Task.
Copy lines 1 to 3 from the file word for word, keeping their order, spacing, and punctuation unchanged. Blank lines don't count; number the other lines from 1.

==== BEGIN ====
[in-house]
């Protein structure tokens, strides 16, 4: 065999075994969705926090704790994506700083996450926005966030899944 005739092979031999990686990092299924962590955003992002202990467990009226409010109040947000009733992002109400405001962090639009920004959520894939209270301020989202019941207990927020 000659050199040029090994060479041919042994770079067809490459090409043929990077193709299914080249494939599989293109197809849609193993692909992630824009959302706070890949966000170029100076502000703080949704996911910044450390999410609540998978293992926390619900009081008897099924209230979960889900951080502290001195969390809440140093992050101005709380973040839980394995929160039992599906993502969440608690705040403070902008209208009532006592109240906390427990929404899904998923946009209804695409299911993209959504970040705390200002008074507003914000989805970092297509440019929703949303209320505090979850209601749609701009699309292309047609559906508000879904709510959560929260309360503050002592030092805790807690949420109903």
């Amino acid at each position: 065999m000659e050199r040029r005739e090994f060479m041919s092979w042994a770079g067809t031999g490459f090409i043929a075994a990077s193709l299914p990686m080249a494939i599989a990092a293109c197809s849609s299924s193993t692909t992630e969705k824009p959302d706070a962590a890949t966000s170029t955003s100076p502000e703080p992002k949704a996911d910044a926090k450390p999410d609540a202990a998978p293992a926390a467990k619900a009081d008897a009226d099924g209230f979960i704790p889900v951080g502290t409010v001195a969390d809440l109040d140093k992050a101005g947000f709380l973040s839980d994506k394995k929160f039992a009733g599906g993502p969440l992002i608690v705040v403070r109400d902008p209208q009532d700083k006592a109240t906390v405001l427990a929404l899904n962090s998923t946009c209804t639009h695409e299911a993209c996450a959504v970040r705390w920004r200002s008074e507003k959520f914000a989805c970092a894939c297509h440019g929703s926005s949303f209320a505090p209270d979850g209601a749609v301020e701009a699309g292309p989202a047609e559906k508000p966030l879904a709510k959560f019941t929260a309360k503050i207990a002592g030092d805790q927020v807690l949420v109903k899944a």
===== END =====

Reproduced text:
[in-house]
């Protein structure tokens, strides 16, 4: 065999075994969705926090704790994506700083996450926005966030899944 005739092979031999990686990092299924962590955003992002202990467990009226409010109040947000009733992002109400405001962090639009920004959520894939209270301020989202019941207990927020 000659050199040029090994060479041919042994770079067809490459090409043929990077193709299914080249494939599989293109197809849609193993692909992630824009959302706070890949966000170029100076502000703080949704996911910044450390999410609540998978293992926390619900009081008897099924209230979960889900951080502290001195969390809440140093992050101005709380973040839980394995929160039992599906993502969440608690705040403070902008209208009532006592109240906390427990929404899904998923946009209804695409299911993209959504970040705390200002008074507003914000989805970092297509440019929703949303209320505090979850209601749609701009699309292309047609559906508000879904709510959560929260309360503050002592030092805790807690949420109903």
């Amino acid at each position: 065999m000659e050199r040029r005739e090994f060479m041919s092979w042994a770079g067809t031999g490459f090409i043929a075994a990077s193709l299914p990686m080249a494939i599989a990092a293109c197809s849609s299924s193993t692909t992630e969705k824009p959302d706070a962590a890949t966000s170029t955003s100076p502000e703080p992002k949704a996911d910044a926090k450390p999410d609540a202990a998978p293992a926390a467990k619900a009081d008897a009226d099924g209230f979960i704790p889900v951080g502290t409010v001195a969390d809440l109040d140093k992050a101005g947000f709380l973040s839980d994506k394995k929160f039992a009733g599906g993502p969440l992002i608690v705040v403070r109400d902008p209208q009532d700083k006592a109240t906390v405001l427990a929404l899904n962090s998923t946009c209804t639009h695409e299911a993209c996450a959504v970040r705390w920004r200002s008074e507003k959520f914000a989805c970092a894939c297509h440019g929703s926005s949303f209320a505090p209270d979850g209601a749609v301020e701009a699309g292309p989202a047609e559906k508000p966030l879904a709510k959560f019941t929260a309360k503050i207990a002592g030092d805790q927020v807690l949420v109903k899944a």